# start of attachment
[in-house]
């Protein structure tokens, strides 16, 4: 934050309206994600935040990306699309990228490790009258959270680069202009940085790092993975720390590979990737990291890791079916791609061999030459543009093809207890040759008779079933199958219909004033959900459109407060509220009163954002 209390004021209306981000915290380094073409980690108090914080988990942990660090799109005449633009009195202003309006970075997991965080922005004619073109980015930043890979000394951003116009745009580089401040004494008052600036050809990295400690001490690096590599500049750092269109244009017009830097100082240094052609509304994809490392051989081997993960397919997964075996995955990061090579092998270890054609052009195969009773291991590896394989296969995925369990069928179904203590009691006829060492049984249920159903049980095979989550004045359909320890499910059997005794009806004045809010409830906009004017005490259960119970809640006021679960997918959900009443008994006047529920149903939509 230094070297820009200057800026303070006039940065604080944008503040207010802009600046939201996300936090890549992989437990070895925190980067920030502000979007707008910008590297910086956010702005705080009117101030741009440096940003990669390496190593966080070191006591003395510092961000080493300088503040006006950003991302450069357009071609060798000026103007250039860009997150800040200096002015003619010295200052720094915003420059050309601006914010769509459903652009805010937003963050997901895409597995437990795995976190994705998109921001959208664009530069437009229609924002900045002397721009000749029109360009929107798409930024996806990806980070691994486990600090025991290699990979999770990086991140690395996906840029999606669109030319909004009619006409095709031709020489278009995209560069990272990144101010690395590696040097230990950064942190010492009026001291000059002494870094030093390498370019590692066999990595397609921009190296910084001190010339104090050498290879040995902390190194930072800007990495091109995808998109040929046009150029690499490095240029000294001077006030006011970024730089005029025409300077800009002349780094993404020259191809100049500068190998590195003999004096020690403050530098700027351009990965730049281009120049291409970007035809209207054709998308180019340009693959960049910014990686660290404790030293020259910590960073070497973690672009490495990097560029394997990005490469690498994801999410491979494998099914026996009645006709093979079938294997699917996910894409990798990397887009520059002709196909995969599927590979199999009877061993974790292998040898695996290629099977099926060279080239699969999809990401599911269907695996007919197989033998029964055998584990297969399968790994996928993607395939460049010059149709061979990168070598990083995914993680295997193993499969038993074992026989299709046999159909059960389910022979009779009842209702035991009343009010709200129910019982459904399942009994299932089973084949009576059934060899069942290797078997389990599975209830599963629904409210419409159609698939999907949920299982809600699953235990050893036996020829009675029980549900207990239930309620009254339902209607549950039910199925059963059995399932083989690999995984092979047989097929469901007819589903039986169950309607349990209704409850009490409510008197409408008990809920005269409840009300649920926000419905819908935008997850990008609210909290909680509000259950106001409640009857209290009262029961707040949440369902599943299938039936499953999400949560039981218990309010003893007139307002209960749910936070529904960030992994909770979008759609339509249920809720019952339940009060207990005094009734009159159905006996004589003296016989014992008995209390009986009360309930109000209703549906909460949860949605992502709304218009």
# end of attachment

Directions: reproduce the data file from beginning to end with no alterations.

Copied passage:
[in-house]
């Protein structure tokens, strides 16, 4: 934050309206994600935040990306699309990228490790009258959270680069202009940085790092993975720390590979990737990291890791079916791609061999030459543009093809207890040759008779079933199958219909004033959900459109407060509220009163954002 209390004021209306981000915290380094073409980690108090914080988990942990660090799109005449633009009195202003309006970075997991965080922005004619073109980015930043890979000394951003116009745009580089401040004494008052600036050809990295400690001490690096590599500049750092269109244009017009830097100082240094052609509304994809490392051989081997993960397919997964075996995955990061090579092998270890054609052009195969009773291991590896394989296969995925369990069928179904203590009691006829060492049984249920159903049980095979989550004045359909320890499910059997005794009806004045809010409830906009004017005490259960119970809640006021679960997918959900009443008994006047529920149903939509 230094070297820009200057800026303070006039940065604080944008503040207010802009600046939201996300936090890549992989437990070895925190980067920030502000979007707008910008590297910086956010702005705080009117101030741009440096940003990669390496190593966080070191006591003395510092961000080493300088503040006006950003991302450069357009071609060798000026103007250039860009997150800040200096002015003619010295200052720094915003420059050309601006914010769509459903652009805010937003963050997901895409597995437990795995976190994705998109921001959208664009530069437009229609924002900045002397721009000749029109360009929107798409930024996806990806980070691994486990600090025991290699990979999770990086991140690395996906840029999606669109030319909004009619006409095709031709020489278009995209560069990272990144101010690395590696040097230990950064942190010492009026001291000059002494870094030093390498370019590692066999990595397609921009190296910084001190010339104090050498290879040995902390190194930072800007990495091109995808998109040929046009150029690499490095240029000294001077006030006011970024730089005029025409300077800009002349780094993404020259191809100049500068190998590195003999004096020690403050530098700027351009990965730049281009120049291409970007035809209207054709998308180019340009693959960049910014990686660290404790030293020259910590960073070497973690672009490495990097560029394997990005490469690498994801999410491979494998099914026996009645006709093979079938294997699917996910894409990798990397887009520059002709196909995969599927590979199999009877061993974790292998040898695996290629099977099926060279080239699969999809990401599911269907695996007919197989033998029964055998584990297969399968790994996928993607395939460049010059149709061979990168070598990083995914993680295997193993499969038993074992026989299709046999159909059960389910022979009779009842209702035991009343009010709200129910019982459904399942009994299932089973084949009576059934060899069942290797078997389990599975209830599963629904409210419409159609698939999907949920299982809600699953235990050893036996020829009675029980549900207990239930309620009254339902209607549950039910199925059963059995399932083989690999995984092979047989097929469901007819589903039986169950309607349990209704409850009490409510008197409408008990809920005269409840009300649920926000419905819908935008997850990008609210909290909680509000259950106001409640009857209290009262029961707040949440369902599943299938039936499953999400949560039981218990309010003893007139307002209960749910936070529904960030992994909770979008759609339509249920809720019952339940009060207990005094009734009159159905006996004589003296016989014992008995209390009986009360309930109000209703549906909460949860949605992502709304218009």